Is there a command that I can use in order to wipe every file that I, personally, have added to the system?

I don't want it to delete any essential system files – I'm still going to be using the system, but want a fresh start without re-installing the distro.

  • Do you mean your personal files, or also files that you modified as an administrator (e.g. using sudo or su, or via a GUI that does so under the hood)? – Gilles Apr 27 '15 at 23:54
  • Personal files is the higher priority. I'd appreciate a way to do both, though. A completely fresh start. – ALinuxUser Apr 28 '15 at 0:01
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    It strikes me that if you want a fresh start you would be far better off wiping and reinstalling. – roaima Apr 28 '15 at 9:12
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    @ALinuxUser there is no need to put 'ANSWERED' in the topic, you have already marked it answered by accepting an answer (with the big checkmark). – derobert Apr 28 '15 at 19:23
  • Ah. Thanks for the tip. I'll just go ahead and remove it, then. – ALinuxUser Apr 28 '15 at 19:23


It’s probably easier to just reinstall. I know you want to avoid that, but it’s the only way to be sure that you don’t delete the wrong files. What follows below will mainly just show you how error-prone and time-intensive it is to try deleting everything otherwise.

Ways to try making it work

The steps below are just an idea. Don’t go deleting everything on your computer just because a random person on the Internet told you to. Look over the steps and see if they make sense first. I may have made some mistakes.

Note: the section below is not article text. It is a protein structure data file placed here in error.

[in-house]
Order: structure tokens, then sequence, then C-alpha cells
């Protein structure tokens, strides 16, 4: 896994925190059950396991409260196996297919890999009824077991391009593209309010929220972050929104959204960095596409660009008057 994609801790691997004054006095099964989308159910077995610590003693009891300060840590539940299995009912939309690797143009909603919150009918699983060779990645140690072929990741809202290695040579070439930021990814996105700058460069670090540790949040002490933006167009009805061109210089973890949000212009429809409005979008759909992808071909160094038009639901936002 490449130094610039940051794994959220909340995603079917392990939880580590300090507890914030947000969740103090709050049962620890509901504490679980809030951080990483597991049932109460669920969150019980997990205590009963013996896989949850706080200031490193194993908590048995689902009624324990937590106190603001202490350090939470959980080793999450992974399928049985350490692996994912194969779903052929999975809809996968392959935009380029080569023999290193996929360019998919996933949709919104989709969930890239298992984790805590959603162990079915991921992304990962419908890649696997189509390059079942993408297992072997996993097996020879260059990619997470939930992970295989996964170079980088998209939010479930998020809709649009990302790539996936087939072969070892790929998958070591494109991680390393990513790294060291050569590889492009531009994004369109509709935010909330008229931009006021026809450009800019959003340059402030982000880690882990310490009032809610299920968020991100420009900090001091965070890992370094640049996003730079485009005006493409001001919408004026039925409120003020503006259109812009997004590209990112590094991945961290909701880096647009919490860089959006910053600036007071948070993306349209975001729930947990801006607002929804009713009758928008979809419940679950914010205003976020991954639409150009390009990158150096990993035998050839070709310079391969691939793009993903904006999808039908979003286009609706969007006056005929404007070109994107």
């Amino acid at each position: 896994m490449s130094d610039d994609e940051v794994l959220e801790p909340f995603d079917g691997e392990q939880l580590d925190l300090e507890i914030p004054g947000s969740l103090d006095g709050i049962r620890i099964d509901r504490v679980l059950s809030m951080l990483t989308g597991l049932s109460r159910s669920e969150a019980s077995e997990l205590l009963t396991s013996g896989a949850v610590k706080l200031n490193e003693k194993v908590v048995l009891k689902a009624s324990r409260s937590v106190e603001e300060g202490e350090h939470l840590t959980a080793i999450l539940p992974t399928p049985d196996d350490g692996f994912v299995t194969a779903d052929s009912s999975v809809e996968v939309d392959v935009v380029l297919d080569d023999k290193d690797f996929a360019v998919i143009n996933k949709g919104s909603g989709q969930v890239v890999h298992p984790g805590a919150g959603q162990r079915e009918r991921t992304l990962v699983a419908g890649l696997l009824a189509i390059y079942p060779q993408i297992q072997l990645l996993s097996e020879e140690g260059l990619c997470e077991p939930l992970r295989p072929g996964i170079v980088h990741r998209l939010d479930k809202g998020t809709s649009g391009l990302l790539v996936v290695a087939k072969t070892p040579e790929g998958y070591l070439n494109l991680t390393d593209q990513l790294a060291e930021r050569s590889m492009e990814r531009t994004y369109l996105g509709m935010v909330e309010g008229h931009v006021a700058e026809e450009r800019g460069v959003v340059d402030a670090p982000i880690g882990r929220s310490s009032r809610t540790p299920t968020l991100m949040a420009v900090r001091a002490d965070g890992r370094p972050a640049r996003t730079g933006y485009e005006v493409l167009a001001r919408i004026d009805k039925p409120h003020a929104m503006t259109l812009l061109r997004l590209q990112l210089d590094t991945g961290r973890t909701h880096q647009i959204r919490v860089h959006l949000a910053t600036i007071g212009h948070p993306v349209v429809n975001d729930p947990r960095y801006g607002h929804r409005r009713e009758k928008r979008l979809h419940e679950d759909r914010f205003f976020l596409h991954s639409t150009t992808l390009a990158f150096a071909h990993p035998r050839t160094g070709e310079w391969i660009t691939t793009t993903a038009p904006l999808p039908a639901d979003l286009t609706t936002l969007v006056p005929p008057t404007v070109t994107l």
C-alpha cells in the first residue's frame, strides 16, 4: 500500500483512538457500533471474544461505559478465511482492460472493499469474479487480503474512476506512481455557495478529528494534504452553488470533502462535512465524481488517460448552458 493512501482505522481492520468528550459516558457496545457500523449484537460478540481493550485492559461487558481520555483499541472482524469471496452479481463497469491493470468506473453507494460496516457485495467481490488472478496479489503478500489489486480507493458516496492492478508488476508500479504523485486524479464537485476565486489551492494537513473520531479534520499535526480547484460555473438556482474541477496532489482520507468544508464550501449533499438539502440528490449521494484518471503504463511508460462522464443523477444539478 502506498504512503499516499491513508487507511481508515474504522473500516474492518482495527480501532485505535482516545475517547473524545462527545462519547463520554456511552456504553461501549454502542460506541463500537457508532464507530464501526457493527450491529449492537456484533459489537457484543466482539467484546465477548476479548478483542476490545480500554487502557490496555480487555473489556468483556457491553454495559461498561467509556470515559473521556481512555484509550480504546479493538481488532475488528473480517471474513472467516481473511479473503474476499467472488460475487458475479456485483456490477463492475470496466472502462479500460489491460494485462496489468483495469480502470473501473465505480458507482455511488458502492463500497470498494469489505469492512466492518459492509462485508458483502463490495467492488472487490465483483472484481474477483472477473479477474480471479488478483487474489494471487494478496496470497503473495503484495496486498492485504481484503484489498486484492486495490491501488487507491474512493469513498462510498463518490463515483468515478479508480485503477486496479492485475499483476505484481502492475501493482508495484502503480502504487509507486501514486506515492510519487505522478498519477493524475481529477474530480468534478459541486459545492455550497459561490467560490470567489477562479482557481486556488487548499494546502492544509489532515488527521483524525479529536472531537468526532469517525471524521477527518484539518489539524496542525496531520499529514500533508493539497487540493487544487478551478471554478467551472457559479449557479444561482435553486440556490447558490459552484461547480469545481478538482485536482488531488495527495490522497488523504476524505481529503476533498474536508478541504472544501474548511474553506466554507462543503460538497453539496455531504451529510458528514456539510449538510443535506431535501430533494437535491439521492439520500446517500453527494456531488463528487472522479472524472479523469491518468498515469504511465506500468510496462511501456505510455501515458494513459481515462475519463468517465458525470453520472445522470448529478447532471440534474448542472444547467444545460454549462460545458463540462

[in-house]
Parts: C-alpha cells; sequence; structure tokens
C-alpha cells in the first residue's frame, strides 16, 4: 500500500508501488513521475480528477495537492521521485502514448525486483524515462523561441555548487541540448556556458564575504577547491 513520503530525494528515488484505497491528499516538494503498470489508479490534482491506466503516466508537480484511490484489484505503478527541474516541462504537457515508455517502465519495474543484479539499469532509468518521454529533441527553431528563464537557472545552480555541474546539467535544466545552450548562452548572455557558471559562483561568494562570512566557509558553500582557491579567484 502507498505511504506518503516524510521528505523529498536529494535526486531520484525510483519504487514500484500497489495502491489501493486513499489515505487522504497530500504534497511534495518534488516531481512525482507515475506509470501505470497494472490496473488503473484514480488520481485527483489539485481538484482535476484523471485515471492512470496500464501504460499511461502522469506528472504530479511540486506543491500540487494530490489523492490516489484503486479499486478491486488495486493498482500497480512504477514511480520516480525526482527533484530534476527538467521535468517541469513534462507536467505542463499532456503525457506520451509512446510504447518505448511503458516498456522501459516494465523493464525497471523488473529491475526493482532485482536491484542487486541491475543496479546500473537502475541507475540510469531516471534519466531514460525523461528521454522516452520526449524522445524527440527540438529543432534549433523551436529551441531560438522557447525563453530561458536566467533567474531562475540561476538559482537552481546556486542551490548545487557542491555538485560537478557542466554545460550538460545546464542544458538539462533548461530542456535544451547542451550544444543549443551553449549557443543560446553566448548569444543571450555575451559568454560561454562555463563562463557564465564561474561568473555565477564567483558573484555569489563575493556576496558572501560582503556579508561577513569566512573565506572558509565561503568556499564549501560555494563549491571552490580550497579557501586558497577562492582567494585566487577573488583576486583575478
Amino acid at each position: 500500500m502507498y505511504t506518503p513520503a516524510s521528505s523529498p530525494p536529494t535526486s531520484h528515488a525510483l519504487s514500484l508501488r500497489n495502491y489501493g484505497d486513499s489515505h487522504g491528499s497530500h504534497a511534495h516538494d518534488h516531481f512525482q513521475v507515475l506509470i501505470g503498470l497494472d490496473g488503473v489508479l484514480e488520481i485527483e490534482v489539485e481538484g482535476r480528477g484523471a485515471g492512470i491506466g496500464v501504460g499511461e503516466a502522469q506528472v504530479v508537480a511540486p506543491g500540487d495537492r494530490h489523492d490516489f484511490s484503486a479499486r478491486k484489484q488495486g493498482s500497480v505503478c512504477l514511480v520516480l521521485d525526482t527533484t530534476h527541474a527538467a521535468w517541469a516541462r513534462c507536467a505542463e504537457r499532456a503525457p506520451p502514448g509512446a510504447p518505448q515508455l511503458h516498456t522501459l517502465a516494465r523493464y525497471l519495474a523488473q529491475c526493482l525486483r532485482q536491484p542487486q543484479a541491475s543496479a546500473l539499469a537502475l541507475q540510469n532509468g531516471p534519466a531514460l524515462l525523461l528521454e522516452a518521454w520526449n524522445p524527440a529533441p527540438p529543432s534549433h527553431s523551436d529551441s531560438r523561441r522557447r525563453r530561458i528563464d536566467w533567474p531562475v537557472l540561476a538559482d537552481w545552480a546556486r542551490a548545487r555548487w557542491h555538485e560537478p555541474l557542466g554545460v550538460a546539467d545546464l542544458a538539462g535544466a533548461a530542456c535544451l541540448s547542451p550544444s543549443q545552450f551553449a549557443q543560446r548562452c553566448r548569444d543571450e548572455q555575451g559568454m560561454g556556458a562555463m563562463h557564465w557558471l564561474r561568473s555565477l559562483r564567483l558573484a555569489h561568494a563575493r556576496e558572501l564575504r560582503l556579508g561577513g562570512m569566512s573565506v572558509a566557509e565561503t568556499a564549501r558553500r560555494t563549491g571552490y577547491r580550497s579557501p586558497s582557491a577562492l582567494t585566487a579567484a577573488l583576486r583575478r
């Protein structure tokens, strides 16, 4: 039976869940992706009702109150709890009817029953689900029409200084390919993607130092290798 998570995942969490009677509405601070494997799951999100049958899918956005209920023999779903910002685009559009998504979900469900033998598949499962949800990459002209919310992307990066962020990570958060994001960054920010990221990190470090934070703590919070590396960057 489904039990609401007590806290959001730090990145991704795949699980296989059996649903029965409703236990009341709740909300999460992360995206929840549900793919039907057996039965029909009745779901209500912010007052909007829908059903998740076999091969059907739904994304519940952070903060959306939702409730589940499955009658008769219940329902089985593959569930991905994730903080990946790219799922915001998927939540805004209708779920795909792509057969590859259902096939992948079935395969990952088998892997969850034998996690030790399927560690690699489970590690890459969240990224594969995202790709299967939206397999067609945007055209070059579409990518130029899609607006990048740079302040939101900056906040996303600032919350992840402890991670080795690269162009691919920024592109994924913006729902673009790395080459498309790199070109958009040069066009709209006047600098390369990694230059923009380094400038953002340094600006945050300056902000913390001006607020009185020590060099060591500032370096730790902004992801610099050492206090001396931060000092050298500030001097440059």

1. Delete everything in /home except for your empty home directory. Probably nothing in there came with the OS.

  2. Your distro should have a way of listing what files are in a particular package, and what packages you have installed. You could get a list of files in every package using whatever method your package manager provides. Figure out what top-level directories have files in these lists. It will probably be at least /bin, /usr, and /etc. Store that list in ~/pkg_unsort.txt. I can’t give more details without knowing what distribution you’re using.

  3. Sort the list you just made. sort ~/pkg_unsort.txt > ~/pkgfiles.txt.

  4. Figure out what top-level directories have files in the list you just made. It will be at least /usr and /etc.

  5. Then you need a list of all files on your computer that are in those directories. Do a command like this: find /etc /usr | sort > ~/allfiles.txt

  6. Now figure out which files are on your computer that weren’t originally in the packages. comm -12 ~/pkgfiles.txt ~/allfiles.txt > ~/extra.txt. Look over extra.txt to see what’s there.

  7. Delete the files in extra.txt if they look like something you created. As roaima pointed out, some of these files may have been created when packages were being installed on your system. You don’t want to delete those.

This won’t necessarily restore your OS to being a clean install, but it might help. If you changed any files that were installed by a package, then these steps won’t help you. In that case, it would be best to just reinstall the packages affected.

Also, leave everything in /dev, /proc, /run, and probably /boot alone. You may not have much reason to mess with any files outside of /home, /usr, /bin, and /etc.

LVM Snapshots

If you want to have the ability to roll back to previous snapshots of your system, you can use LVM. I have not used LVM, so I can't help with setting it up.

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    Some files are created as part of a package's post-installation process. Deleting system files just because they are not in a package list is not a good idea; as warned by @yellowantphil it is very important to apply common sense to the list of files generated into extra.txt and not just blindly delete them all – roaima Apr 28 '15 at 9:11
  • Thank you very much for the help. I'll stick to reinstalling. – ALinuxUser Apr 28 '15 at 19:19

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